Do you find that some men are too intimidated by your success, and career ambitions? Maybe these aren’t the kind of men you should be dating anyway. From The Richer Sex: How the New Majority of Female Breadwinners Is Transforming Sex, Love and Family.
Reporting in South Texas, I interviewed Magdalena Hinojosa, a senior associate vice president at the University of Texas–Pan American. I had set up the interview hoping to get her expert views about why Hispanic women are emerging as more successful students than men. Hinojosa was glad to talk; she said that part of the disparity does spring from the fact that young men see themselves as providers. They usually need to get jobs, which reduces the time they have to study. And even when they are supporting parents and extended families—as so many men in the region are—their income reduces the grant money they can qualify for.
But when I told her more about the scope of this book, she closed her office door so she could talk about her own past experiences dating. Like Brenda Tyler, Maggie Hinojosa is really beautiful, elegant and chiseled, groomed and accessorized, with a French manicure and an olive green suit that happened to match the pale green walls of her office. But she said that for many men her job made her seem unfeminine. One man called her on her work phone, got voicemail identifying her as “Dr.,” and told her that using the honorific made her sound like she had a “big ego.” She came to realize, just as Brenda Tyler did, that “you have to hide who you are, at the beginning, until that person is comfortable with you.”
So, like Brenda Tyler, she developed ways of making men comfortable. When men would ask her what she did, she would say, carefully, “I work at the university.” When they asked if she was a professor, she would say, “No, I work in the admissions office,” subtly encouraging the idea that she was a midlevel administrator. “I learned to not bring out that I had a doctorate,” added Hinojosa. And even when a date was going well, “all I had to do was walk out to my car and things could change.” Men would see that she drove a zippy little BMW and comment on how expensive her car must be, even though it isn’t any pricier than the enormous trucks and SUVs you see everywhere in the region. “I got to the point where I would be careful about even leaving at the same time and letting somebody walk me out to my car.”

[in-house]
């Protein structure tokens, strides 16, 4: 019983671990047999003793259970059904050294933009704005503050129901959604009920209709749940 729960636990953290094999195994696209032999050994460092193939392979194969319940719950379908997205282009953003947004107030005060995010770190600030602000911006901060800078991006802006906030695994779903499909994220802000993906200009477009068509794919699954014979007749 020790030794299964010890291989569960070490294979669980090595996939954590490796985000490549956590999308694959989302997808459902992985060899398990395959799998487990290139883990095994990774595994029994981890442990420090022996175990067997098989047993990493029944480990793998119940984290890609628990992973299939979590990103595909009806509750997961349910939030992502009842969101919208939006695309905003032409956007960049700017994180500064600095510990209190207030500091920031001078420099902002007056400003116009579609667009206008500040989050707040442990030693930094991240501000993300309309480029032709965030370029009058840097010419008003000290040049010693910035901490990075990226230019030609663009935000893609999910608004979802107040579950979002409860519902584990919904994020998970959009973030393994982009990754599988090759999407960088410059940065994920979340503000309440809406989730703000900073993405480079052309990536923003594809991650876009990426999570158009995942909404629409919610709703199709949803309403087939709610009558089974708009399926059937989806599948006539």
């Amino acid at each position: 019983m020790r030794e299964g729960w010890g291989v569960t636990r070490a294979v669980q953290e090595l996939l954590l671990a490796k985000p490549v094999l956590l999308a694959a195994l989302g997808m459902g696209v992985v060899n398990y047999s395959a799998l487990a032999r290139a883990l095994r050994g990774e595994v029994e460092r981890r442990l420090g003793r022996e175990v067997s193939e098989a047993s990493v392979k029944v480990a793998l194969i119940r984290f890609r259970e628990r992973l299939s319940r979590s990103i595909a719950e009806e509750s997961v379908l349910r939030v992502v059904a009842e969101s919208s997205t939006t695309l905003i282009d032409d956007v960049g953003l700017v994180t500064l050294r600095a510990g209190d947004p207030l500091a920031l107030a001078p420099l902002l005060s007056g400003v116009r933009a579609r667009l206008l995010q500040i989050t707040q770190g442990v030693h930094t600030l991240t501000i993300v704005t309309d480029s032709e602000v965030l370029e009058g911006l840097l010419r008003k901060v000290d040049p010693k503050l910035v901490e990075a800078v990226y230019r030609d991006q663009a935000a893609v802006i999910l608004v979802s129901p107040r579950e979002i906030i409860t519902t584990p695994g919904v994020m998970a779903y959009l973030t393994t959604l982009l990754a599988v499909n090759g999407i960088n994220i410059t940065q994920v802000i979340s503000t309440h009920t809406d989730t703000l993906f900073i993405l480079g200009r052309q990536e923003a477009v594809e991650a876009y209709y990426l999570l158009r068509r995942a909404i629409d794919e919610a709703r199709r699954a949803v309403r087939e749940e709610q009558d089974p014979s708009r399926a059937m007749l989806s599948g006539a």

“I Said I Was a Hair Stylist”: Women Will Lie
Other women will flat-out lie. Sami, a software engineer working in the Washington, D.C., area, finds that men in the nation’s capital—a city of political science majors and policy types—can be intimidated by her field of expertise. So she began saying she is a music teacher. Similarly, an attorney who practices in Texas recalled that she happened to be in San Antonio one summer after she graduated from law school. At night she and colleagues would go out to bars, and men would ask what they did, and inevitably telling the truth would result in boring, contentious exchanges. Men would be “a little bit intimidated,” she said. They would become confrontational. “They would ask: What are your views? Does this mean you never want to have children?” At one point she got so fed up that she told one guy: “It doesn’t matter what I do—I’m not here to take an exam with you.”
In response, she says, “They called us ‘complicated.’ ”
After several nights of being labeled complicated, she and her colleagues changed their occupations to something simpler. They became cosmetologists. “We went out and I said I was a hair stylist and my friend would do nails.” The change was palpable.
“It was so silly,” she said. “We had so much fun. They were no longer asking what did I do. That whole night we had so much fun.”